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I received two C. ensicauda juveniles about 5 months ago. I successfully raised them aquaticly within weeks. After two months they were fully aquatic in my 40 gallon breeder tank. Water was about 6 inches, loaded with plants and about a 3rd of the tank was land. Well after awhile I took the rest of the land out to give them more swimming space and replaced it with some rocks sticking out of the water. I rarely if ever saw them out of the water by this point. Since I removed this land (The land was a hill a dirt capped with sand). Since I have done this the two newts, which I thought were fully aquatic, refuse to go into the water now. Nothing has changed except the land. They refuse to go back in the water. They clung on the rocks and plants they stuck out of the water. They remained their for two months. I tested the water and it was fine. They went from plump fast growing newts to skinny and shy newts. Wth? I finally put them back in the critter container I raised them in for the first few weeks. An inch of water filled with Java moss. They still refuse to touch the water. Clinging to the sides. What the heck happened?
 

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Maybe the disturbance of removing the land upset them? Don't forget that staying aquatic after they morph is going against their instinct to leave the water and disperse, If there's anything they're not 100% happy with they will abandon the water very quickly. Despite the thread title, in the beginning most of mine ended up semi aquatic at best, but I'm sure their environment helped them become fully aquatic at under a year old. I would put the land back in and see how yours react, if they really wont go back to the water early just feed them on land and let them have the choice.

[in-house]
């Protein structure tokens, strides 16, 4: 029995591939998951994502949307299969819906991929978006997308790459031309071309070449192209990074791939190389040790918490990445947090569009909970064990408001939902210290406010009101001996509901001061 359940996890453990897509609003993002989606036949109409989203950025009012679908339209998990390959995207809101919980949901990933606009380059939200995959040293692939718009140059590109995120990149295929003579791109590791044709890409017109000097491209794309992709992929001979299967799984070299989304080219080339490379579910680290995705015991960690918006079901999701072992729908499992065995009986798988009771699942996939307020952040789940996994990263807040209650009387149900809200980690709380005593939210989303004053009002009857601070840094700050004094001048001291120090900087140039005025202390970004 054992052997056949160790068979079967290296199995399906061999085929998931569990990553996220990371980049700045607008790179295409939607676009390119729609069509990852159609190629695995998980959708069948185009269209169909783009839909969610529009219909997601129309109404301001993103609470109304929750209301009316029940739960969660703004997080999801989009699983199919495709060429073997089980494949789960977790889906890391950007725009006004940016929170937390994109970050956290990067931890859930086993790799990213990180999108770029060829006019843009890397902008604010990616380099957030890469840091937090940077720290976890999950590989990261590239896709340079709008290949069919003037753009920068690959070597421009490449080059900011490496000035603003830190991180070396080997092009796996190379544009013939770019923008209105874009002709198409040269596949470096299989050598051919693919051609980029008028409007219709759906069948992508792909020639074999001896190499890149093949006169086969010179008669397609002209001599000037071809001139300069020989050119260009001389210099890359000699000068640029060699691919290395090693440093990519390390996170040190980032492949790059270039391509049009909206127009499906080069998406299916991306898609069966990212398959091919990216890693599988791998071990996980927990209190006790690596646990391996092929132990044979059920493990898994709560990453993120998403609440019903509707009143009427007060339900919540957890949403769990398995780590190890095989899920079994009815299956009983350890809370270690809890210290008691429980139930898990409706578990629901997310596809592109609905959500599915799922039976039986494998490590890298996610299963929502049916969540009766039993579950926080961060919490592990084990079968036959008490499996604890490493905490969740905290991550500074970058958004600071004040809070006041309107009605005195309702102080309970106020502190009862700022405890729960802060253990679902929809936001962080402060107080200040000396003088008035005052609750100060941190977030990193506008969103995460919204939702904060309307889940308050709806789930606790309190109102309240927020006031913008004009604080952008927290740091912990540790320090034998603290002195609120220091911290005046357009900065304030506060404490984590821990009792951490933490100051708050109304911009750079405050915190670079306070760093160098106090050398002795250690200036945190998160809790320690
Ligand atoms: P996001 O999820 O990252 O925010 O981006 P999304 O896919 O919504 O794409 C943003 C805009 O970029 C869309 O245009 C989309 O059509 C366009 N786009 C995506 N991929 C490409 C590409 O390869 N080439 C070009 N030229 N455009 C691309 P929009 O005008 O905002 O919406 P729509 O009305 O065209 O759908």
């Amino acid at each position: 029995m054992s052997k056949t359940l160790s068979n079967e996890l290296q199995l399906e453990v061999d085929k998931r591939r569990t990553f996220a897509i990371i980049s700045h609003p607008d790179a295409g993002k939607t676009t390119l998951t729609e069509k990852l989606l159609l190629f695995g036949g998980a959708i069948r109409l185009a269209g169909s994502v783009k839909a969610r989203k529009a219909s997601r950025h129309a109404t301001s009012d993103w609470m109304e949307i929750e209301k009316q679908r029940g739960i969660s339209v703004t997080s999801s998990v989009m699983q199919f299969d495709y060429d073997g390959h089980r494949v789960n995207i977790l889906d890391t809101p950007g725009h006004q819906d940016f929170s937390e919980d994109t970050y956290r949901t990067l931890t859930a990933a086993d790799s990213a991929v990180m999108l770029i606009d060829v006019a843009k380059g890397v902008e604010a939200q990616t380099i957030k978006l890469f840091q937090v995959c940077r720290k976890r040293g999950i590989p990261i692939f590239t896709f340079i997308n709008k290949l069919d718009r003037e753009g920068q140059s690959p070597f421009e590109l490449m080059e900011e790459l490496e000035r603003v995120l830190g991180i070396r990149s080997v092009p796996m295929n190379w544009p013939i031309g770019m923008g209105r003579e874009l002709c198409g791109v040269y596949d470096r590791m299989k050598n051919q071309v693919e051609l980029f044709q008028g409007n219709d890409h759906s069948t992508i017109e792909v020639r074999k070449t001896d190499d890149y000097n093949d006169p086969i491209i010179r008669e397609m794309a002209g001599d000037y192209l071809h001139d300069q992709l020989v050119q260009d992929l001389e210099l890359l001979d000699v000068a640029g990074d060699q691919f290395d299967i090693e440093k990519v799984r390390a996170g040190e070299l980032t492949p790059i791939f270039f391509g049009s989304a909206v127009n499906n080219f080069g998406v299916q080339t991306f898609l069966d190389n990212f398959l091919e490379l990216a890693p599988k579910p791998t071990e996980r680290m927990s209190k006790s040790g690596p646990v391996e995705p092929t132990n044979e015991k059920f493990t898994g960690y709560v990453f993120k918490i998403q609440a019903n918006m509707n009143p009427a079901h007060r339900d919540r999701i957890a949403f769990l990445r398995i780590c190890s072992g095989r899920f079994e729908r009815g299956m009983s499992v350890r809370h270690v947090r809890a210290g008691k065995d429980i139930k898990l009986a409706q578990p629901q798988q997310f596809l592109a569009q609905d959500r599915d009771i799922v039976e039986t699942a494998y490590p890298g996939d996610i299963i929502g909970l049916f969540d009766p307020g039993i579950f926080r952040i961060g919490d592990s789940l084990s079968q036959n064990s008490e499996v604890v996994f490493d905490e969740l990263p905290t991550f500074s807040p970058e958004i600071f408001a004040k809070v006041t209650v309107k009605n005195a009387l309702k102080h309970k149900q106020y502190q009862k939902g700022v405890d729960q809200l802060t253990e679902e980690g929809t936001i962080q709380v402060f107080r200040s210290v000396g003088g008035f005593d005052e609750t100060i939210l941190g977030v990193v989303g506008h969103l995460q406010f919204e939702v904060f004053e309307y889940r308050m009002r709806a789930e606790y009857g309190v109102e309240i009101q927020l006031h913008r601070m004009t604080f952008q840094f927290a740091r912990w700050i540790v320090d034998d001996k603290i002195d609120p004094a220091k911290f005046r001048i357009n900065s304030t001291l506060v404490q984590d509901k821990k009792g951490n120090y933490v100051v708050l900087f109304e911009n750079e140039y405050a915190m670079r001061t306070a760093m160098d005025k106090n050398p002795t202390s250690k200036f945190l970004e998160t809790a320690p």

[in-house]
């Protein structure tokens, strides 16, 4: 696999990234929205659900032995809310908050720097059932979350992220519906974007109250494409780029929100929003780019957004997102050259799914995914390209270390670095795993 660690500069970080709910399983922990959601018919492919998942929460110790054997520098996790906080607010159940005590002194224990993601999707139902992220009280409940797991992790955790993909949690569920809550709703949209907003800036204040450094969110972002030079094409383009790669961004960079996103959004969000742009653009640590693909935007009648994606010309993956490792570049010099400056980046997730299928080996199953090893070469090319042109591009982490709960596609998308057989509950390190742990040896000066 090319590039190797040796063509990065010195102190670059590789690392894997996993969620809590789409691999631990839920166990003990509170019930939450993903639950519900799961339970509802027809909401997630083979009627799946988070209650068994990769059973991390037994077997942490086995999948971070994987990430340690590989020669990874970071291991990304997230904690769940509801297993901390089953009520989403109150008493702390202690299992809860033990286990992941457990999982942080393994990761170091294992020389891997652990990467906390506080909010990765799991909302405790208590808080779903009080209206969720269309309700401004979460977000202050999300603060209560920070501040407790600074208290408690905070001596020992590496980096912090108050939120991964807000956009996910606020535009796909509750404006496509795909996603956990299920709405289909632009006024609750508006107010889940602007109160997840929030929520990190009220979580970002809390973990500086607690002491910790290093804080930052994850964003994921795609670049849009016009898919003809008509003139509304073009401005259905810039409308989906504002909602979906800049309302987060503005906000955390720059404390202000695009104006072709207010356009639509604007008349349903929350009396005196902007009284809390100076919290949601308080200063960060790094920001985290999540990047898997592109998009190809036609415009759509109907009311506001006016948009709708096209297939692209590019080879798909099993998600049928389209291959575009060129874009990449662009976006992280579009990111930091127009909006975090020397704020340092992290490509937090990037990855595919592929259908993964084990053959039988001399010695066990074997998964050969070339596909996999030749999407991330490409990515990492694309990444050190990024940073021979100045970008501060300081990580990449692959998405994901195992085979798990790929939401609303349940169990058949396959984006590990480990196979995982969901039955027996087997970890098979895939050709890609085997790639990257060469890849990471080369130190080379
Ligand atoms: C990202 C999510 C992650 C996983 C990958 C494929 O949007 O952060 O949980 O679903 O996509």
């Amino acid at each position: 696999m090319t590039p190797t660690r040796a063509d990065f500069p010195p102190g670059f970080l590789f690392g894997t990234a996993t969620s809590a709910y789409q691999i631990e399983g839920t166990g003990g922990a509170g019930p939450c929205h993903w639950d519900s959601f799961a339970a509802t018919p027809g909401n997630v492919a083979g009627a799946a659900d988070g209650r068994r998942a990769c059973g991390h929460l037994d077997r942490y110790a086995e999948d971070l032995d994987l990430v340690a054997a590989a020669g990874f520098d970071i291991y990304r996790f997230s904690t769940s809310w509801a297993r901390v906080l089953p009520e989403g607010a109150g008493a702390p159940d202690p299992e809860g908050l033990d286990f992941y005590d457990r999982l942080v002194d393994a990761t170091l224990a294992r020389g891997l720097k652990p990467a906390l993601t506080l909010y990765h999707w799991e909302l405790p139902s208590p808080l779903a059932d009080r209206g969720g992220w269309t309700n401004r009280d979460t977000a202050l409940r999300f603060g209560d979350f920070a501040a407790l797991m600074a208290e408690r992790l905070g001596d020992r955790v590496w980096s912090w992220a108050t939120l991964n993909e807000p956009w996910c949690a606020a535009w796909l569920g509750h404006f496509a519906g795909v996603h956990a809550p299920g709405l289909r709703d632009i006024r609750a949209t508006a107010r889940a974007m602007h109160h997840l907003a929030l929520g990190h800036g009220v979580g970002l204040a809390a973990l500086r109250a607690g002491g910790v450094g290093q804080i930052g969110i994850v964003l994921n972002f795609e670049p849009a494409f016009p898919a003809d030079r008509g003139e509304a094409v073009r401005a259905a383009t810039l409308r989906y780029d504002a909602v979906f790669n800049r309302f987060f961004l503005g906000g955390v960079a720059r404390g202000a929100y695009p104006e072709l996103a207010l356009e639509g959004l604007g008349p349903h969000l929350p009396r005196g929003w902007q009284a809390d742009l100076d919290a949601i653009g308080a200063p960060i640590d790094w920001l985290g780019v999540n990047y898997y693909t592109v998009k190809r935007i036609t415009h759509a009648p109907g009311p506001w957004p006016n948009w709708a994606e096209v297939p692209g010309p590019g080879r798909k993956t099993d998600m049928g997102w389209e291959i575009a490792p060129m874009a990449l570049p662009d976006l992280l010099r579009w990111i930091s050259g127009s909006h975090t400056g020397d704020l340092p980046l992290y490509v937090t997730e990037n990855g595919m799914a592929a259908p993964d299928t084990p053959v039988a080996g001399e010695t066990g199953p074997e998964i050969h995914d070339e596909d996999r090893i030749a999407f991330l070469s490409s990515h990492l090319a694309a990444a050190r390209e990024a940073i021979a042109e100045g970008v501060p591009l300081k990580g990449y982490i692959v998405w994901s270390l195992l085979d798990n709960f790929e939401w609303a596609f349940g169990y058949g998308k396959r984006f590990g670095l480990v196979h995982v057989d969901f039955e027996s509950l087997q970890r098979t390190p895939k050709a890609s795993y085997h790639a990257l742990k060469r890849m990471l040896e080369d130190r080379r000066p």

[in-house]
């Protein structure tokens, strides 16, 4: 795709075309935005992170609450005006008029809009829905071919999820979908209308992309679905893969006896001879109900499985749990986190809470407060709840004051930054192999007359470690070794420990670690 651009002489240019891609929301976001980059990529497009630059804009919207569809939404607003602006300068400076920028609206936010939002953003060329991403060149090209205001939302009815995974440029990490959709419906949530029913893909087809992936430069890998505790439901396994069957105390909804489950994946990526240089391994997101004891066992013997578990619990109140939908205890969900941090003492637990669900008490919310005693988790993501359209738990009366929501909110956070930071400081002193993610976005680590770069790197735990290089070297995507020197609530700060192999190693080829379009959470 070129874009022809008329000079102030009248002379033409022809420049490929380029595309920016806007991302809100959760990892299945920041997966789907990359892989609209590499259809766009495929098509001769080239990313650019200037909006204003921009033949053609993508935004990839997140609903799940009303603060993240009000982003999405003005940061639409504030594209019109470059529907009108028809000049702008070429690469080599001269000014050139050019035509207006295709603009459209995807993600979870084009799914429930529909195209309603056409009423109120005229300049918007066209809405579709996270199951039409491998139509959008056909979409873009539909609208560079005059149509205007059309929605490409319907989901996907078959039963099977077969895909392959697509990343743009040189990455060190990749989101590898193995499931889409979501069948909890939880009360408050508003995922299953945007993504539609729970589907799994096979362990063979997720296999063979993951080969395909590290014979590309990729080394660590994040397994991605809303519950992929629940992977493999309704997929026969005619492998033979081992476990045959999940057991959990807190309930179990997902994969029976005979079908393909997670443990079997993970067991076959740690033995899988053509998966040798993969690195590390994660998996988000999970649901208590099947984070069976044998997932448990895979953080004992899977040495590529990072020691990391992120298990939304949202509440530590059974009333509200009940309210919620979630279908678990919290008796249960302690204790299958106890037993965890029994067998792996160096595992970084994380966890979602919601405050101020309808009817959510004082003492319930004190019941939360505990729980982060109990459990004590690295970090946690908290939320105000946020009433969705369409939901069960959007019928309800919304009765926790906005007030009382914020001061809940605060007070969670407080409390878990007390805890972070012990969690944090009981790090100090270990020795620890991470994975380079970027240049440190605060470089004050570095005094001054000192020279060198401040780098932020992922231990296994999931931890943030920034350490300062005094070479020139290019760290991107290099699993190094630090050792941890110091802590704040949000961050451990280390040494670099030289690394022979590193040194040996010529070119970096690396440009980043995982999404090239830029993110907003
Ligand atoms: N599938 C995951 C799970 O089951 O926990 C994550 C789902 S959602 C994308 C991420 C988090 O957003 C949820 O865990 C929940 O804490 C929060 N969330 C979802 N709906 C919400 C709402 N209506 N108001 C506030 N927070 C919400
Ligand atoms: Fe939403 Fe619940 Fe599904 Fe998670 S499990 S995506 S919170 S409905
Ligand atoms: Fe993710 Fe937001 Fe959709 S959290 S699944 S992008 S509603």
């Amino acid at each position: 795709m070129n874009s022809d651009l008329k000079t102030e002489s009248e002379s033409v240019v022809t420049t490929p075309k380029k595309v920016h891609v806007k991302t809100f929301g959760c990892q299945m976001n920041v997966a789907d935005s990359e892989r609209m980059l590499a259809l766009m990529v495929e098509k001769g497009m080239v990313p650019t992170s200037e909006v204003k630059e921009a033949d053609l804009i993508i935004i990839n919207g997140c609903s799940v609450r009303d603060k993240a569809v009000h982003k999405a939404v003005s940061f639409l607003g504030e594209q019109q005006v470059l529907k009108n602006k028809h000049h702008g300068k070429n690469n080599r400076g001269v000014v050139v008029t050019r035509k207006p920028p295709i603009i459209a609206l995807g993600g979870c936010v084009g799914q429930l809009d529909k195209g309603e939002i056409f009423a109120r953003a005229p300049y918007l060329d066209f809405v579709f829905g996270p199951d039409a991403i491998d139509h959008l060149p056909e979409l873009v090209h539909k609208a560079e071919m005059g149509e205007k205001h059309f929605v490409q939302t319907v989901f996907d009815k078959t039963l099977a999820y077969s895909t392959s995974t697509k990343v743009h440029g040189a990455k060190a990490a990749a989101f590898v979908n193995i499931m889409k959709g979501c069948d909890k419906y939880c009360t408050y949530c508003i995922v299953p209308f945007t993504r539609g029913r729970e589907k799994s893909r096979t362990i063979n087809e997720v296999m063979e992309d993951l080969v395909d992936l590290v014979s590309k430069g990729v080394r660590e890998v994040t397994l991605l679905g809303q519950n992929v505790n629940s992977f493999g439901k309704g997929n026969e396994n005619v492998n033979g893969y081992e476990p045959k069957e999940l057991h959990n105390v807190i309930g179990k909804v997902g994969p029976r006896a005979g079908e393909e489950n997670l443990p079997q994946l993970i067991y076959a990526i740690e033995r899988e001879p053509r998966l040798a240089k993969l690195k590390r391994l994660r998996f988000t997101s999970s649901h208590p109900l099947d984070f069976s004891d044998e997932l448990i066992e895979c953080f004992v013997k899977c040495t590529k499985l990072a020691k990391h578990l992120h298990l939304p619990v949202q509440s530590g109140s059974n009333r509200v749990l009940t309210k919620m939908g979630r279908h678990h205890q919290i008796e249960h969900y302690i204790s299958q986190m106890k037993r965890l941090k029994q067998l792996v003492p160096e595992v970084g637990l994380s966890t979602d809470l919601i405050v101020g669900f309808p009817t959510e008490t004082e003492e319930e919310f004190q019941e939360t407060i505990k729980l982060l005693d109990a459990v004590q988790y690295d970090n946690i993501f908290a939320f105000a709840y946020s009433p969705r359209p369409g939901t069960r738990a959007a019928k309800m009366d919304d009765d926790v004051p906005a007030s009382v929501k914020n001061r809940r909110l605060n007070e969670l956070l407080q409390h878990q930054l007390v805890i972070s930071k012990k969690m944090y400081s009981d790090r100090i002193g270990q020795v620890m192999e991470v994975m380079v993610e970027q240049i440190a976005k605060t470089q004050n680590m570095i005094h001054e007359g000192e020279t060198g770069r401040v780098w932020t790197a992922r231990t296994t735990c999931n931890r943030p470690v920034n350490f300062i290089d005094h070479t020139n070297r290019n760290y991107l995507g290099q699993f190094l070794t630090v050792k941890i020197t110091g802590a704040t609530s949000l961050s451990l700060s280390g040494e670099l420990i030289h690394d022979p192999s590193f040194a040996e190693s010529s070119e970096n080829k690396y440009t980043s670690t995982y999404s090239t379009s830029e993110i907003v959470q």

Hope this helps. :)
 

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Hiya. Ive noticed you've done a great job for a first timer! I am raising done of my Chinese FBN eggs. So far they have just got frog legs through and stubs for the back. I have and am raising many axolotls but I'm uneasy about the morphing. What's your advice on getting this done in the best way? Thanks
 

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If you plan to keep the newtlets fully aquatic, just make sure the water is stuffed full of aquatic plants instead of land areas. Try and feed them only in the water and hopefully they will stay there. Although some of the babies in this group stayed aquatic right from the start, some of them were very hydrophobic to begin with and wouldn't even get wet for the first month or so.
 

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Over the last week or so the young males have started to mature. They're still quite a way off being fully grown, but there's no mistaking the purple stripes appearing on their tails. They dart about all over the place harassing the adult females so they're not easy to photograph, but here's a couple of final snaps.